I’ve been dealing with writer’s block big time of late and I’m sure it has something to do with my lack of running. This isn’t going to be a “woe is me” post though – I think that I’ve exhausted that particular topic for now – although stay tuned, complaining about things is an area for which I am especially gifted.

Yesterday, Twitter, Facebook and the media in general exploded with the death of Robin Williams. I suspected how it occurred and very quickly I started seeing the word – suicide. To be clear, this isn’t another post on how tragic this is (it is) and what a loss of talent and humour to the world (also true). As someone who has sat on both sides of the mental health line – that is as a professional and as a consumer – I braced myself for what I knew would be the small but vocal minority who always appear to decry suicide and those that complete it successfully.

Again, to be clear, this is NOT a pro-suicide essay – far from it. What it is for me is a plea to those of you who say how horribly selfish an act suicide is or how cowardly it is for those who “take the easy way” out. It is also a plea for those who criticize people of any means, but particularly those of good means, for not trying harder, not using the resources they had and for doing something that is so illogical or “crazy”.

Knowing that you are leaving behind shattered loved ones or making a choice from which there is absolutely no coming back from just doesn’t make sense – at least not to the majority of people. If you are part of that majority, consider yourself extremely lucky. If you’ve ever been in the position where those thoughts and possibly even making that final choice seemed possible or even logical – I’m honestly so glad that you’re still here. I know how hard some of your days, weeks and even months have been.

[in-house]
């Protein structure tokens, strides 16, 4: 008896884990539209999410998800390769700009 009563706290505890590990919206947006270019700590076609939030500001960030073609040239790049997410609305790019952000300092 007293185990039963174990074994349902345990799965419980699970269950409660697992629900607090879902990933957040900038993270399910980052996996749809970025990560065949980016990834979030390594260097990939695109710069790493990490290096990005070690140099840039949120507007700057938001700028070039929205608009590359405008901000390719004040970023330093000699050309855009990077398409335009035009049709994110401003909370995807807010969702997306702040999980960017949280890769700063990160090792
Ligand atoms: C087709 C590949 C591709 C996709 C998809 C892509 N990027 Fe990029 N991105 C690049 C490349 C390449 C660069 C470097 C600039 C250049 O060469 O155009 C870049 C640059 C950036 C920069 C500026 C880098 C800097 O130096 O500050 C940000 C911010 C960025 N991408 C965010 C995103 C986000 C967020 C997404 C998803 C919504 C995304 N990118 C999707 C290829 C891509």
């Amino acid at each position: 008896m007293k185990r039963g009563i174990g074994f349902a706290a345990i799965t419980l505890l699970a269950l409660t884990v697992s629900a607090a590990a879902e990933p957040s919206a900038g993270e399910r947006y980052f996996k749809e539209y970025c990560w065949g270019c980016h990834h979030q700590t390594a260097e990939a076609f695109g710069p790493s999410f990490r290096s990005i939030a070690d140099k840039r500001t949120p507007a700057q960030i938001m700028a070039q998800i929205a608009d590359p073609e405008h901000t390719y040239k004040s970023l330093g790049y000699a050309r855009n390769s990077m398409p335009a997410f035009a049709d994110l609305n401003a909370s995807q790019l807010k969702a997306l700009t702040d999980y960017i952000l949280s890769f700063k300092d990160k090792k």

As someone who has suffered severe depression, I can tell you that as I sit here today, I know how illogical suicide is and how the people I love the most would NOT be better off without me or would, at some point in their lives, move on, be happier and possibly even forgive me. I also know that I have not always believed that.

When you feel at your lowest and feel like there is no improvement on the horizon, it is challenging. Putting your loved ones through witnessing this is one hundred times worse. Imagine hurting more than you thought possible, feeling like you will always feel this way AND that your loved ones are going to be exposed to this, day in and day out. It’s a vicious, horrible cycle – it feeds itself continuously. This is how depression works. You cut yourself off from the people and things you love, not out of selfishness, but out of shame. Out of guilt. Out of a desire to shield others from the horrible thing you see and feel you have become or feel like you always were.

It is easy to sit in judgements and criticize those who choose suicide. What is much more difficult is to try to understand how they got there and to empathize with their situation. Statistically, every single one of us knows someone who has either completed, attempted or contemplated suicide. We don’t all look the same. We are not all loners – although some are. We are not all addicts – although some are. We are not all people that have been dealing with huge loss or trauma – although some are. Some of us smile, laugh, joke and have everything going for us – at least according to others. Depression and suicide don’t really pay attention to demographics – they choose pretty indiscriminately.

If you feel depressed, please, PLEASE talk to someone. If you know someone who is depressed, do what you can to help them. There is no perfect, sure fire way to deal with these issues. All any of us can do is try – try to get help, try to help others and, most importantly, try not judge.